Campo del Cielo iron meteorite individual with a natural hole, weighing 657.7 grams and measuring approximately 82 mm x 78 mm x 33 mm. The superb sculptural individual features a hole at the center, likely formed as a softer inclusion—perhaps a troilite iron sulphide nodule—boiled away amid intense temperatures, leaving behind the tougher nickel-iron matrix, which fell to Earth. Accompanied by a specimen identification card from Aerolite Meteorites.
What is it that so fascinates us about iron meteorites with natural holes? Is it their rarity—perhaps 1 in 1,000 or 1 in 10,000? Or is it the tantalizing evidence they show of furious ablation during a harrowing flight through Earth's atmosphere? Whatever it is, few examples can compare with this spectacular thumb-printed individual, which features an uncommonly large and centrally oriented oblong natural hole. In one orientation, it is reminiscent of a dog's head; in another of an owl.
A natural space sculpture that could hold its own against many works of modern studio art, this highly desirable and exceedingly unusual piece is cosmic engineering at its finest.
Few cosmic impacts during our planet’s tumultuous history can have generated such measurable and far-reaching an influence as the gigantic Campo del Cielo meteorite fall. It is aptly named, as Campo del Cielo is Spanish for 'field of heaven,' or 'field of the sky,' and it must truly have seemed that the sky was falling at the time of impact. About 5,600 years ago dense, nickel-iron cosmic debris rained down over what are today the Argentinian provinces of Chaco and Formosa. It must surely have seemed like the end of the world to any early peoples unlucky enough to have been in the vicinity. The incoming meteoroids (the scientific term for a potential meteorite before it makes contact with the ground), likely had a long and shallow flight path, as evidenced by the lengthy fall zone, or strewnfield. The larger masses formed craters and over twenty have been recorded. Although early peoples likely collected some of the metallic fragments from the surface—perhaps using them as tools or weapons—the first recorded information about this historic meteorite comes from 1576 when the invading Spanish noted the existence of abundant natural iron in Chaco province.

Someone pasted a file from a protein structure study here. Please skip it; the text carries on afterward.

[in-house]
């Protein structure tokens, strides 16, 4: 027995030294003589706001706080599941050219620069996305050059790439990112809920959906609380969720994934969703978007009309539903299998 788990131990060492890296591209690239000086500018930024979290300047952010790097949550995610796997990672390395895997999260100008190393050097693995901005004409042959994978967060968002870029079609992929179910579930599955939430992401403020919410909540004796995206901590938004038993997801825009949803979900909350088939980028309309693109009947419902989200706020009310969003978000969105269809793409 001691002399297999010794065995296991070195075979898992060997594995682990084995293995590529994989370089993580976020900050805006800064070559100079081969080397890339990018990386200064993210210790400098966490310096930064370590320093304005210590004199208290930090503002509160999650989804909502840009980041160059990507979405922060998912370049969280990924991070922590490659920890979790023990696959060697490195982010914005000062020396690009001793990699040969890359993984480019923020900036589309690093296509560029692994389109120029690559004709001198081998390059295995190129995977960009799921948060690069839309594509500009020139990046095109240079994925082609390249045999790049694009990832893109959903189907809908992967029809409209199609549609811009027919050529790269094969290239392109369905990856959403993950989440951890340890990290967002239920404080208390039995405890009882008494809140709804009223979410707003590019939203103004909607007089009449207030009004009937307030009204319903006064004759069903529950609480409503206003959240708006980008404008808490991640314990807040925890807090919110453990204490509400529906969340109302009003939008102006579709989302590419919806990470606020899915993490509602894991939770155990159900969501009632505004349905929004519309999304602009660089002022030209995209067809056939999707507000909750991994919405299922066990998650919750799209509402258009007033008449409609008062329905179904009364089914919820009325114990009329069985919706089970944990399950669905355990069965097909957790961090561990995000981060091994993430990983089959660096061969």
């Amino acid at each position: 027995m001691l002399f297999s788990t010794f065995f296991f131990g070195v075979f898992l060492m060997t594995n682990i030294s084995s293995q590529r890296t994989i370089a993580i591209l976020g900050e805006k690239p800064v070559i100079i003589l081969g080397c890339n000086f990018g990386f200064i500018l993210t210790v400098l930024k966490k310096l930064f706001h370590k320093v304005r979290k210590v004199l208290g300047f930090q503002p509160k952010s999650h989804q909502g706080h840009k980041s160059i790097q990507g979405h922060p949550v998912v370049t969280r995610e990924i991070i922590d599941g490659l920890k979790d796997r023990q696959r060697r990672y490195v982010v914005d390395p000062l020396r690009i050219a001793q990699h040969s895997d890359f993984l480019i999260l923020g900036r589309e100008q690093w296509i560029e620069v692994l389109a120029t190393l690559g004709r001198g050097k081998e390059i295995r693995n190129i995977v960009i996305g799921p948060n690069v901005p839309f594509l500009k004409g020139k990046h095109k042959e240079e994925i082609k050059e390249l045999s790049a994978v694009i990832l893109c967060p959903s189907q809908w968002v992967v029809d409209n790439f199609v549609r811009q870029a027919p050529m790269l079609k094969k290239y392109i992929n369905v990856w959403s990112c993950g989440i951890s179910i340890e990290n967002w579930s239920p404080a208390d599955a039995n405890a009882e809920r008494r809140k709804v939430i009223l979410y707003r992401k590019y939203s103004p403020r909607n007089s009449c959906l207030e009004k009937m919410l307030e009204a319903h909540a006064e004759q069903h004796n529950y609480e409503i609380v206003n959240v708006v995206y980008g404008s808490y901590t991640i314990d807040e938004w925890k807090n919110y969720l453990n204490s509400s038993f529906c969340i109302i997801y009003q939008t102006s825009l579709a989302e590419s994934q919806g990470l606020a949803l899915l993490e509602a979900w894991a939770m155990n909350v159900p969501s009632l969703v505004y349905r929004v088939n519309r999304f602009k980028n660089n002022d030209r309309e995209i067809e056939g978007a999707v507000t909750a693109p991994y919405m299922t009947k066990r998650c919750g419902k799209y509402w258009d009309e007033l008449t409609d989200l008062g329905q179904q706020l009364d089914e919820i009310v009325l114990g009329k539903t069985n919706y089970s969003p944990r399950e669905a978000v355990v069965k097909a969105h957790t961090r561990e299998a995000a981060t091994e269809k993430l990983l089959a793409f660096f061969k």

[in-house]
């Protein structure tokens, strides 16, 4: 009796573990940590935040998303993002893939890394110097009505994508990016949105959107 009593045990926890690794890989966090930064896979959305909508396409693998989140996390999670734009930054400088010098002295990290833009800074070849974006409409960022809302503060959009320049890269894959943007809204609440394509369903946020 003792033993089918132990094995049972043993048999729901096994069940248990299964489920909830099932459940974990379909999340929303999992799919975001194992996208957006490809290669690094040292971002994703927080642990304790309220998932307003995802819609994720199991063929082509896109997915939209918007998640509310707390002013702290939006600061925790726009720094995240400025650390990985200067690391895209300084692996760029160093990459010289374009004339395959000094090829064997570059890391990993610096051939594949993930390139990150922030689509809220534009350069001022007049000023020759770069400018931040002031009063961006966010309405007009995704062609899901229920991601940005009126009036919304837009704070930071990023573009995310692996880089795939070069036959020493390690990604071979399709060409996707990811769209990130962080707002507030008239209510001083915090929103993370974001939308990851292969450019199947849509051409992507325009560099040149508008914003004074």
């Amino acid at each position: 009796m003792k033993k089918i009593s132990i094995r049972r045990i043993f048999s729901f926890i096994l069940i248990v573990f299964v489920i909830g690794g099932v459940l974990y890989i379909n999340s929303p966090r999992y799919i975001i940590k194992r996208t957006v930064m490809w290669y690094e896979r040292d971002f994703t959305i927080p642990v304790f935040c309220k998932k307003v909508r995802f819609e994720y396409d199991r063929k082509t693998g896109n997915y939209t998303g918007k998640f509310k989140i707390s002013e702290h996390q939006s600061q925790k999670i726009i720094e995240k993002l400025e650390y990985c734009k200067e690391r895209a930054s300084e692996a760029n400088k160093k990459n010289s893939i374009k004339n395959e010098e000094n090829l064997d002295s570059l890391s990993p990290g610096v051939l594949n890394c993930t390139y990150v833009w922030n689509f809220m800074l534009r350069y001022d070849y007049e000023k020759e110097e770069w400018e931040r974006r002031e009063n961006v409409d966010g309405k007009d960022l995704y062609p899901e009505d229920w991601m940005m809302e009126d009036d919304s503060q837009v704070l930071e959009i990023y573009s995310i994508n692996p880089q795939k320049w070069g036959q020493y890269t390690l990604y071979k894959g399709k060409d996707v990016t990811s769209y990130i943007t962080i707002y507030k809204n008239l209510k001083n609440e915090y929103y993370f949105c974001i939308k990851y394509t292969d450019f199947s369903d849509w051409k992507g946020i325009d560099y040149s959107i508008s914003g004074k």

Some large masses of Campo del Cielo remained on the surface, while others were buried over time. Some of those were recovered from significant depths—12 feet or more—with the help of professional metal detectors.
Terms and abbreviations used in our descriptions.